“I’m so bloody tired,” Warren Beatty muttered. He was sitting on the edge of the dressing room couch having just completed his lunch—a plate of spaghetti and ham. “I didn’t go to bed much before 3:00 last night.

“I’ve been here since dawn and it’s lunch time and, believe it or not, we haven’t filmed a single scene yet.” He fell back onto the couch, thrusting his arms behind his neck to cushion his head. For a while he just lay there, staring at the ceiling and saying nothing. A crew member peered In, and he asked the man to bring another plate of lunch—for his visitor—and two orders of tea as well.

Warren levels

“Tea okay?” he asked. “Okay,” I said. The man disappeared. “I don’t like interviews,” Warren Beatty said, turning back to face the ceiling. “They always want to give me trouble.”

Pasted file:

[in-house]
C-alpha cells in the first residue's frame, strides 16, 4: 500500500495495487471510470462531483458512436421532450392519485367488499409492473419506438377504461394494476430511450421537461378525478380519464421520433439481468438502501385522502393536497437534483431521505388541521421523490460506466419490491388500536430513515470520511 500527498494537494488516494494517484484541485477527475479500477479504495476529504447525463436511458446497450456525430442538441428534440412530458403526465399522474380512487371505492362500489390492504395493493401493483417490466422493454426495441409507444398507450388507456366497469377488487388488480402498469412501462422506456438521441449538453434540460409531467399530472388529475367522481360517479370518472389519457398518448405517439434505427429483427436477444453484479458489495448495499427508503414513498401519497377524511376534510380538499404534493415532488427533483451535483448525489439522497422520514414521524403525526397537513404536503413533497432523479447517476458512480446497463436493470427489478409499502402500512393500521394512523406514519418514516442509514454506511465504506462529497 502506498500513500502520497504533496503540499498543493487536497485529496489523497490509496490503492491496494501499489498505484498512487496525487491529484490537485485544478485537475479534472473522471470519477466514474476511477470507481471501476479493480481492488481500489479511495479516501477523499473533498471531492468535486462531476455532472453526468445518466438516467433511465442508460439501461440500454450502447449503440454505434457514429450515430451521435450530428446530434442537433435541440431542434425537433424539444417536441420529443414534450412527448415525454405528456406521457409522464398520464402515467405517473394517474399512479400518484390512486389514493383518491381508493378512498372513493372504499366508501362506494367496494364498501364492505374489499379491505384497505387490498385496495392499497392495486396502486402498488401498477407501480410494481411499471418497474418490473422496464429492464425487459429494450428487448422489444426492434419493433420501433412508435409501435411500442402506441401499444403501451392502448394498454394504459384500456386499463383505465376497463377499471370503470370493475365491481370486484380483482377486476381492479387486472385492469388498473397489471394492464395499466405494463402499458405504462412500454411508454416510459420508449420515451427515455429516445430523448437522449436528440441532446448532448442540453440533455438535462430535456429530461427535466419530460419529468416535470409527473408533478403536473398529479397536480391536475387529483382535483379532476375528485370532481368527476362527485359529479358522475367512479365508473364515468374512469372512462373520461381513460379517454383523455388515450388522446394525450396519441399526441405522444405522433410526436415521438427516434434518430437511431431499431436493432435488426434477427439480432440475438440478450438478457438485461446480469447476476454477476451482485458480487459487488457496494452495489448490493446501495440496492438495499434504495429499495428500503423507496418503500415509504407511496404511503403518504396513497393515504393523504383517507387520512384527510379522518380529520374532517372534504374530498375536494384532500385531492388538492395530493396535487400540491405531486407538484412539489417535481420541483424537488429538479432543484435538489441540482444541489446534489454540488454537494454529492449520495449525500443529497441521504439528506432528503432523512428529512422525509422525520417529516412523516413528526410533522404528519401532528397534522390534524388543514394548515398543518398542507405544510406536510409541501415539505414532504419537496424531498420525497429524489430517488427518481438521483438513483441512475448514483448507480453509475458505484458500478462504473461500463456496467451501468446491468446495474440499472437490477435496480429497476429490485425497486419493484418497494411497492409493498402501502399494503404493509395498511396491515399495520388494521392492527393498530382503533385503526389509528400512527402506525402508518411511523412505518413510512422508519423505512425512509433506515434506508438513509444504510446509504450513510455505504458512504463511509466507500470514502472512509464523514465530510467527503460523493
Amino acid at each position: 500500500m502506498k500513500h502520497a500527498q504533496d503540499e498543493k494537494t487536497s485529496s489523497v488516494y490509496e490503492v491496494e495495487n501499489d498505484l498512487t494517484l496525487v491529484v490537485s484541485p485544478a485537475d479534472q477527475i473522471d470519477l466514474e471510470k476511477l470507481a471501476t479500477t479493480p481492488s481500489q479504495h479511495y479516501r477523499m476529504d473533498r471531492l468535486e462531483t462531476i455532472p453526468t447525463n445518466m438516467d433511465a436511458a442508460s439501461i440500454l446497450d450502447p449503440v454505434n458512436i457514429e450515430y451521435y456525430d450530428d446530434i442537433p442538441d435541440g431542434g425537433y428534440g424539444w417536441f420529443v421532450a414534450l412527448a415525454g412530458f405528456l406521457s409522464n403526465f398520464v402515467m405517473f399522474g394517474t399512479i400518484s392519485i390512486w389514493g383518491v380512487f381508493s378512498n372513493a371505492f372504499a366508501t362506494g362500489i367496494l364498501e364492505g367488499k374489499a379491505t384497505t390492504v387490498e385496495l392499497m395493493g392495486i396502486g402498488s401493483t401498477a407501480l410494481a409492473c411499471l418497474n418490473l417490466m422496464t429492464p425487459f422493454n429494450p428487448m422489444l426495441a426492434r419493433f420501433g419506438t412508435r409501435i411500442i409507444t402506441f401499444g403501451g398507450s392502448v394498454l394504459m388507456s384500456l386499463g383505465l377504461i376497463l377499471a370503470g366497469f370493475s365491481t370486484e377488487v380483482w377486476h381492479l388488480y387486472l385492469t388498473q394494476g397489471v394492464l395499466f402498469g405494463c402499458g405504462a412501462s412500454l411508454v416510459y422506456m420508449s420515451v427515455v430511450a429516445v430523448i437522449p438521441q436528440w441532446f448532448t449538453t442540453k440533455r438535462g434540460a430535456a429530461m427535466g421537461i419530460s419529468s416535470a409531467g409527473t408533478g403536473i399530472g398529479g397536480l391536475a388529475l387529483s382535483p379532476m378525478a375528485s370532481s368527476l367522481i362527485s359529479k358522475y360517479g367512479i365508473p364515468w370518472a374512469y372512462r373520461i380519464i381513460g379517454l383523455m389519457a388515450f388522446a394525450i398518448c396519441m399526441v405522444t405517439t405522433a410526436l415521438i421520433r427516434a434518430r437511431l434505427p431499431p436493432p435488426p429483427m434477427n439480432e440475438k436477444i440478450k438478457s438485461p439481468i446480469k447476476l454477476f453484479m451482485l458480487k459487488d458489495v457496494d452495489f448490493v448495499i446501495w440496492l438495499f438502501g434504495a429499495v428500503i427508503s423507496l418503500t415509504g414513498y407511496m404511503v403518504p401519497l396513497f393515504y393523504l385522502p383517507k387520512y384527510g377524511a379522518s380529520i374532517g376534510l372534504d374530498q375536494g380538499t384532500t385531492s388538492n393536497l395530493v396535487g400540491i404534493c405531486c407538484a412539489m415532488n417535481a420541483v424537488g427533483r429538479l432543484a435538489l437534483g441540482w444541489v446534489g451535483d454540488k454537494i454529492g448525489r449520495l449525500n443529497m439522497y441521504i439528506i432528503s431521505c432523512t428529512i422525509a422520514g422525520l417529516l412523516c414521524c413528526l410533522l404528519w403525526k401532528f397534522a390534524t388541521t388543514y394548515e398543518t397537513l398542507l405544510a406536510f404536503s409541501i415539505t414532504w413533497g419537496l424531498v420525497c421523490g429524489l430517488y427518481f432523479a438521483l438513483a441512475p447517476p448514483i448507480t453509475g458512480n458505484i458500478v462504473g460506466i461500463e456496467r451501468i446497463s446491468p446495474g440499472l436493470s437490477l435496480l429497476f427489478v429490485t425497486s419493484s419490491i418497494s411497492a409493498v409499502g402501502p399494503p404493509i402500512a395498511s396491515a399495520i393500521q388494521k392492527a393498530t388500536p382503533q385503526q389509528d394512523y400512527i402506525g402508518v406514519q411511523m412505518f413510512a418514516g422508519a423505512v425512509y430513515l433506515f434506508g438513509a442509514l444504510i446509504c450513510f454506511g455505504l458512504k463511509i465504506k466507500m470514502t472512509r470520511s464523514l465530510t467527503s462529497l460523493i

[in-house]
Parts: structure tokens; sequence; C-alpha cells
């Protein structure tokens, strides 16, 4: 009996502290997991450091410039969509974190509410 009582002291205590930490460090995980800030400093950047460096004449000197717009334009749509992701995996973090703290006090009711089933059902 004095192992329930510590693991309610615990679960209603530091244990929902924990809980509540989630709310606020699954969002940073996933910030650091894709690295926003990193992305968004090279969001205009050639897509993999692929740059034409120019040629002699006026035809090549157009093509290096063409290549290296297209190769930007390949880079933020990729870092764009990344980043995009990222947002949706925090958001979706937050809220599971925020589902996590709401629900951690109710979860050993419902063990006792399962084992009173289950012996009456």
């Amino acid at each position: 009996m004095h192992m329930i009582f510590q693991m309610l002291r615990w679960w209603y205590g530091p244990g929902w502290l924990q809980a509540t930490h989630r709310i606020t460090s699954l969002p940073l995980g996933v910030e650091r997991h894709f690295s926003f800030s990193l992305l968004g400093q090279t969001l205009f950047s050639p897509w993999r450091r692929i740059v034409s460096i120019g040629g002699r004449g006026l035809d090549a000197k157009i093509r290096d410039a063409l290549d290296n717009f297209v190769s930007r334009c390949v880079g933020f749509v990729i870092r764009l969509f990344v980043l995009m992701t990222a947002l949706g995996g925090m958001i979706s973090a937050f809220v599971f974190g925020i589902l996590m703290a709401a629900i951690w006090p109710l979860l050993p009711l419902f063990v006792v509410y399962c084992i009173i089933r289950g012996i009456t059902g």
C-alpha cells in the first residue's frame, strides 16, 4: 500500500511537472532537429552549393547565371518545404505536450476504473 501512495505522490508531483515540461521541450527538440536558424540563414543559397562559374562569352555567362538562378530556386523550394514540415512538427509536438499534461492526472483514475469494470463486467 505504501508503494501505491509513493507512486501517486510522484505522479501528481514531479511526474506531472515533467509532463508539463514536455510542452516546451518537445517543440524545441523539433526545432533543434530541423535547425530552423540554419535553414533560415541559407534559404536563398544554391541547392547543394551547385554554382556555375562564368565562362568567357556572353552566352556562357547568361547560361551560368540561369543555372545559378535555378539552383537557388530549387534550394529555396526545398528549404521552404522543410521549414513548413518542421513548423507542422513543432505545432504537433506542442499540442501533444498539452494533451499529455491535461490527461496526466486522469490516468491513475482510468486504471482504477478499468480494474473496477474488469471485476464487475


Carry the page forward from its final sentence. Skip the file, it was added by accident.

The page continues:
“It’s part of being a star,” I said. “Isn’t it?”

“To tell you the truth,” he said, “I dislike this movie fame.” His lips curled into a contemptuous smirk. “There’s a cheapness about it. It even smells bad. It has nothing to do with your merits as an actor. It’s a freak. Unfortunately, it’s important, too. You find it out, sooner or later, and if you don’t, they tell you. Gradually you learn to think of it as a necessary evil, necessary career-wise. So you accept it. But the loss of anonymity is difficult to take. Painful. Makes you swear at the world, and you do.”

“Are you afraid?” I said casually.

“I am afraid of nothing.” he said, his face not moving a muscle. The Beatty face is big and strong, full-face and profile.

“Aren’t you a bit rusty after a year and a half of not acting?”

“I’m nothing of the sort.”

“Then what are you?”

He gave me a quick appraising glance. The Beatty eyes are quick, alert, suspicious. He turned back to the ceiling. “Frankly, I don’t know what I am.” He was speaking slowly, as if searching for words to express a thing he himself didn’t quite understand. “I really don’t know. I have to find out.”